THIS IS AN EXCERPT of remarks by Michael D. Eisner, chairman and CEO, the Walt Disney Co., before the World Affairs Council of Orange County. The speech, delivered Wednesday, concerned Disney’s attempts to expand its operations in Anaheim.
ONE OF THE PLEASANT SURPRISES that the Disney Company has experienced abroad has been the willingness of our foreign hosts to work with us to achieve a mutual benefit–and to enjoy the American entertainment product.
In Tokyo, the government, anticipating the resulting economic boom, helped us and our Japanese partner clear the way for Tokyo Disneyland.
And, more recently, the government of France joined in partnership with us, taking some remarkable steps to facilitate our multibillion-dollar result, Euro Disney.
They recognized that the private sector could not undertake a project of this size alone if they wanted the kind of quality we promised, and that the infrastructure provided by the government would not only serve Disney, but also lay a foundation for the economic expansion which was certain to follow.
Euro Disney is a textbook example of how the common good can be advanced when the government and the private sector join forces for their mutual benefit.
That being the case, it seems somewhat ironic to me that my company has successfully forged such mutually beneficial partnerships beyond our shores but hasn’t yet been able to put the pieces together here at home.
I’m talking, of course, about California. And about our fervent desire to bring to Anaheim–with a new world-class resort–the best of our 37 years of experience in creating fantastic vacation destinations around the world.
The Walt Disney Company started in Los Angeles and later moved to Burbank, California. When Walt decided to build his first theme park, he found what he thought was the ideal site in Anaheim.
Walt’s vision, his dedication to quality, his fierce pride are part of our Disney heritage and we continue to hew to these values. We are a company dedicated to building the best and investing all that is needed to produce the best.
THAT DOESN’T MEAN WE GO AROUND throwing money at our problems. As chairman of the Walt Disney Company, I have a fiduciary responsibility to invest in projects that promise a reasonable profit in the future. We are simply not willing to invest in projects that promise no return.
We have demonstrated that twice in the past four years. First, in Burbank, where we spent $ 1 million developing an exciting new urban retail entertainment center that just did not work out economically.
Then, last year in Long Beach, where we hoped to transform an unattractive, underutilized industrial shoreline into an enchanting seaside resort. We called it “Disney Sea.”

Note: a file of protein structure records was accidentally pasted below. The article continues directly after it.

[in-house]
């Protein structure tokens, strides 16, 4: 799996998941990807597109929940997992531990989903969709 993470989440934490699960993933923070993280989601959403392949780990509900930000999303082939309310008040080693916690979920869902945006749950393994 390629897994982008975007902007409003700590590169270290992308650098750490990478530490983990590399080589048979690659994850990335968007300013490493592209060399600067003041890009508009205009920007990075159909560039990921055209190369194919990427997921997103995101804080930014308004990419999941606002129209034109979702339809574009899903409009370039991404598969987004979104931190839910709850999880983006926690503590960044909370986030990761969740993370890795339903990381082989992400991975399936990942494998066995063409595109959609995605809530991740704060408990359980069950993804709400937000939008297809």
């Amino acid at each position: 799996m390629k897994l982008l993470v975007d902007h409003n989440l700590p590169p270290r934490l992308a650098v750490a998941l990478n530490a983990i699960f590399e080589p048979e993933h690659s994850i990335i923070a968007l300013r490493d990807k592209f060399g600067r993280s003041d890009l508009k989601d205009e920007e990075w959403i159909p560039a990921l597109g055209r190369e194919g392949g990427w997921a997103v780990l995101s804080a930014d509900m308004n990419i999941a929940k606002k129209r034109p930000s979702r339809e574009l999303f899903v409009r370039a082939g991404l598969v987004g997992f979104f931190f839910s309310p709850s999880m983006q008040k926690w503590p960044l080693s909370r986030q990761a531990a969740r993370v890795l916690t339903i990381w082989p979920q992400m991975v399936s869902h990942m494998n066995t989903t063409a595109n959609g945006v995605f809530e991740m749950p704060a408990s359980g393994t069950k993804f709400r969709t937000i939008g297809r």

But from the reaction we received from some quarters, you might have imagined we were proposing a toxic dump in the middle of Big Sur. Again, we reluctantly withdrew.
If you get the impression that you are seeing in Anaheim a replay of what happened in Burbank and Long Beach, I hope you’re wrong.
The project we have proposed in Anaheim is much more ambitious than any we have ever undertaken. Rather than improving a vast tract of raw land, we are proposing to develop a world class vacation destination on almost 600 acres of densely populated urban America.
We want to do nothing less than bring Walt’s original vision for Anaheim to fruition, a Disneyland surrounded by beauty.
The proposal included a second theme park, WESTCOT Center, as well as new hotel, retail, dining and entertainment facilities. We want to transform the urban clutter around Disneyland into a lushly landscaped, pedestrian-oriented Garden District.
As with Euro Disney, the projected economic benefits to the community are substantial. At full build-out, the new resort would account for:
27,900 permanent new jobs, $ 150 million annually in new public revenues, and $ 2.4 billion per year in economic activity in the five-county Southern California region.
So what’s the problem? The Anaheim project as proposed is tremendously expensive, and perhaps more expensive to do in California than anywhere else we can think of.
We are trying to succeed despite a California business climate that has gone from sunny to chilly.
IF CALIFORNIA WERE A COUNTRY, it would have one of the largest gross national products in the world. But lately, I’m sorry to say, we’re looking more like a Third World nation–losing businesses, losing jobs, losing skilled workers.
One of the causes, I believe, is that the state does not have a coherent policy designed to attract and retain successful, economy-stimulating companies and industries.
Let me stress that I do not advocate in any way that we abandon the drive for clean air, neighbor-friendly construction or any other environmental necessities.
Another question: Can California afford to lose projects of his magnitude and retain its attractiveness as a tourist destination? I think not.
I believe that the WESTCOT project could do for Anaheim and Southern California what the restoration of Faneuil Hall did for Boston and what Inner Harbor did for Baltimore.
In fact, I believe it would have greater impact here than the combined restoration of Times Square, Battery Park and South Street Seaport have had in New York.
These massive redevelopment projects all have one thing in common: They resulted from public-private partnerships at various levels of government.
What they also have in common is that each provided a massive improvement in the quality of life, as well as jobs and the economic vitality, in the affected communities.
Together with the Anaheim city government, we’re looking at innovative ways to use a portion of the millions in new tax revenues that would be generated by the project to pay for critically needed public infrastructure improvements, improvements for which the city has concluded there is no other funding available.